Figure 3.
  Figures were selected by an automated process.  

Literature references that cite this PDB file's key reference

  PubMed id Reference
21525639 C.Rajendran, F.S.Dworkowski, M.Wang, and C.Schulze-Briese (2011).
Radiation damage in room-temperature data acquisition with the PILATUS 6M pixel detector.
  J Synchrotron Radiat, 18, 318-328.  
21525640 D.H.Juers, and M.Weik (2011).
Similarities and differences in radiation damage at 100 K versus 160 K in a crystal of thermolysin.
  J Synchrotron Radiat, 18, 329-337.  
21525638 E.F.Garman, and M.Weik (2011).
Macromolecular crystallography radiation damage research: what's new?
  J Synchrotron Radiat, 18, 313-317.  
20375001 D.A.Jett (2010).
Finding new cures for neurological disorders: a possible fringe benefit of biodefense research?
  Sci Transl Med, 2, 23ps12.  
20382986 E.F.Garman (2010).
Radiation damage in macromolecular crystallography: what is it and why should we care?
  Acta Crystallogr D Biol Crystallogr, 66, 339-351.  
20435910 F.Rao, and M.Karplus (2010).
Protein dynamics investigated by inherent structure analysis.
  Proc Natl Acad Sci U S A, 107, 9152-9157.  
20012211 M.Warkentin, and R.E.Thorne (2010).
Slow cooling and temperature-controlled protein crystallography.
  J Struct Funct Genomics, 11, 85-89.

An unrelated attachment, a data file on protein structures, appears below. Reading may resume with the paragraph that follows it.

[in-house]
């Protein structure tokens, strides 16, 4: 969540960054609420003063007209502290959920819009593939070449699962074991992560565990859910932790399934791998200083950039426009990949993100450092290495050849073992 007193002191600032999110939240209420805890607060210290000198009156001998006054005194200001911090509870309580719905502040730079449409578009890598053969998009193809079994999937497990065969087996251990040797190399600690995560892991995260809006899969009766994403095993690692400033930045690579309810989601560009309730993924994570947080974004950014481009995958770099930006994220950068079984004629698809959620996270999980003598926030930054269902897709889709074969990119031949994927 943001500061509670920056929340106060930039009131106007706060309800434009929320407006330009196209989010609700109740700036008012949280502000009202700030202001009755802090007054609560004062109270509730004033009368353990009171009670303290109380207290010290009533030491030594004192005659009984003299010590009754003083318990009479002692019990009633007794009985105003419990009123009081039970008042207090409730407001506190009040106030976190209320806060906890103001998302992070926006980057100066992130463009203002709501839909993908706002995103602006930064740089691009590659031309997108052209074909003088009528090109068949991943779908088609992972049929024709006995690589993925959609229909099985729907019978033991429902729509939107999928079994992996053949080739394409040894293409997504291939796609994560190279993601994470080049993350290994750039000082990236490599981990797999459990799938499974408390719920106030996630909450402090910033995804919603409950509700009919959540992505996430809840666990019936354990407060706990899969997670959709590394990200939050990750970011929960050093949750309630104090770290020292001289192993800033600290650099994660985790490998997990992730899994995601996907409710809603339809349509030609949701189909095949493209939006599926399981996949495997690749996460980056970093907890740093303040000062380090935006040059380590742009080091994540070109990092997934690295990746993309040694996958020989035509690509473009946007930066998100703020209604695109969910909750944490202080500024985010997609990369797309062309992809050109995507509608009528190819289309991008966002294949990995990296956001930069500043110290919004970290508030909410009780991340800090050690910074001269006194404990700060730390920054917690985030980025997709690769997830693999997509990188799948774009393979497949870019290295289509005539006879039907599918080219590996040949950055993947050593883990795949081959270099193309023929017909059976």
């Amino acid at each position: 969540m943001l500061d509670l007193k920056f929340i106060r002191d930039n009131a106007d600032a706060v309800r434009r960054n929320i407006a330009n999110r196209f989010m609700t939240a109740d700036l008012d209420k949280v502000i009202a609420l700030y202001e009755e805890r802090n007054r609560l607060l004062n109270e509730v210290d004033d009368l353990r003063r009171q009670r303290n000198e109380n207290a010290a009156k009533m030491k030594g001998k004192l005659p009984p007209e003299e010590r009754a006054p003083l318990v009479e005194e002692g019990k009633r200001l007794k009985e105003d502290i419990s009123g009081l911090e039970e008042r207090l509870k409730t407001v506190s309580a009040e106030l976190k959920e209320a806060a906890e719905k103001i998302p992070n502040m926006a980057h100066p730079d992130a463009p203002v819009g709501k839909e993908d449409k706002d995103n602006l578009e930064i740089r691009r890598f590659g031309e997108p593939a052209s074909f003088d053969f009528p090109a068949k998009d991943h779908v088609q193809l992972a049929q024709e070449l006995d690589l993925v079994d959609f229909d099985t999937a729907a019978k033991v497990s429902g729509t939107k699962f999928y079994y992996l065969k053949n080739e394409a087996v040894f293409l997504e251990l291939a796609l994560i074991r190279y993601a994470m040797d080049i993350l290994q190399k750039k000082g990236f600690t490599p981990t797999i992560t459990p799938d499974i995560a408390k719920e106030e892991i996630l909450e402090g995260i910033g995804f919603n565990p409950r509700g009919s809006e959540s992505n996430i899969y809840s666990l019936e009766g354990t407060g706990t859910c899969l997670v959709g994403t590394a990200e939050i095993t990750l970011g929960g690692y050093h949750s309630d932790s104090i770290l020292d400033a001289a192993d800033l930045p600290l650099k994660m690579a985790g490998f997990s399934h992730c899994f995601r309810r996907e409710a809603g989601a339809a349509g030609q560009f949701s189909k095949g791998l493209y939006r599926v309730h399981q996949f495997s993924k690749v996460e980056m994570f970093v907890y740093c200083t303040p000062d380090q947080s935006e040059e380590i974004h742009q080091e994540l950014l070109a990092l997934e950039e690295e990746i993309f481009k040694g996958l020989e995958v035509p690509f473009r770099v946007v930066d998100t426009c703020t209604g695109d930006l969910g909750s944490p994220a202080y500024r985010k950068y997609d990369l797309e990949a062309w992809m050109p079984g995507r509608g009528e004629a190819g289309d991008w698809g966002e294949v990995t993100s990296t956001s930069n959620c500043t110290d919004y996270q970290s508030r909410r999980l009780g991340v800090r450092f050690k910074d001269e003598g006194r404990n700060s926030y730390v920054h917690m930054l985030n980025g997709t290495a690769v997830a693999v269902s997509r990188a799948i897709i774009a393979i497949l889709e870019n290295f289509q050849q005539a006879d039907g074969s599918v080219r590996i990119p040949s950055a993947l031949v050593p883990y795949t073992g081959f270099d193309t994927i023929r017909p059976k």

20944242 M.Warkentin, and R.E.Thorne (2010).
Glass transition in thaumatin crystals revealed through temperature-dependent radiation-sensitivity measurements.
  Acta Crystallogr D Biol Crystallogr, 66, 1092-1100.  
20382997 M.Weik, and J.P.Colletier (2010).
Temperature-dependent macromolecular X-ray crystallography.
  Acta Crystallogr D Biol Crystallogr, 66, 437-446.  
21070940 P.Carpentier, A.Royant, M.Weik, and D.Bourgeois (2010).
Raman-assisted crystallography suggests a mechanism of X-ray-induced disulfide radical formation and reparation.
  Structure, 18, 1410-1419.
PDB codes: 2xbr 2xbs
20164644 S.Westenhoff, E.Nazarenko, E.Malmerberg, J.Davidsson, G.Katona, and R.Neutze (2010).
Time-resolved structural studies of protein reaction dynamics: a smorgasbord of X-ray approaches.
  Acta Crystallogr A, 66, 207-219.  
19844017 A.A.McCarthy, S.Brockhauser, D.Nurizzo, P.Theveneau, T.Mairs, D.Spruce, M.Guijarro, M.Lesourd, R.B.Ravelli, and S.McSweeney (2009).
A decade of user operation on the macromolecular crystallography MAD beamline ID14-4 at the ESRF.
  J Synchrotron Radiat, 16, 803-812.  
19240324 E.F.Garman, and C.Nave (2009).
Radiation damage in protein crystals examined under various conditions by different methods.
  J Synchrotron Radiat, 16, 129-132.  
19240328 J.McGeehan, R.B.Ravelli, J.W.Murray, R.L.Owen, F.Cipriani, S.McSweeney, M.Weik, and E.F.Garman (2009).
Colouring cryo-cooled crystals: online microspectrophotometry.
  J Synchrotron Radiat, 16, 163-172.  
The most recent references are shown first. Citation data come partly from CiteXplore and partly from an automated harvesting procedure. Note that this is likely to be only a partial list as not all journals are covered by either method. However, we are continually building up the citation data so more and more references will be included with time. Where a reference describes a PDB structure, the PDB codes are shown on the right.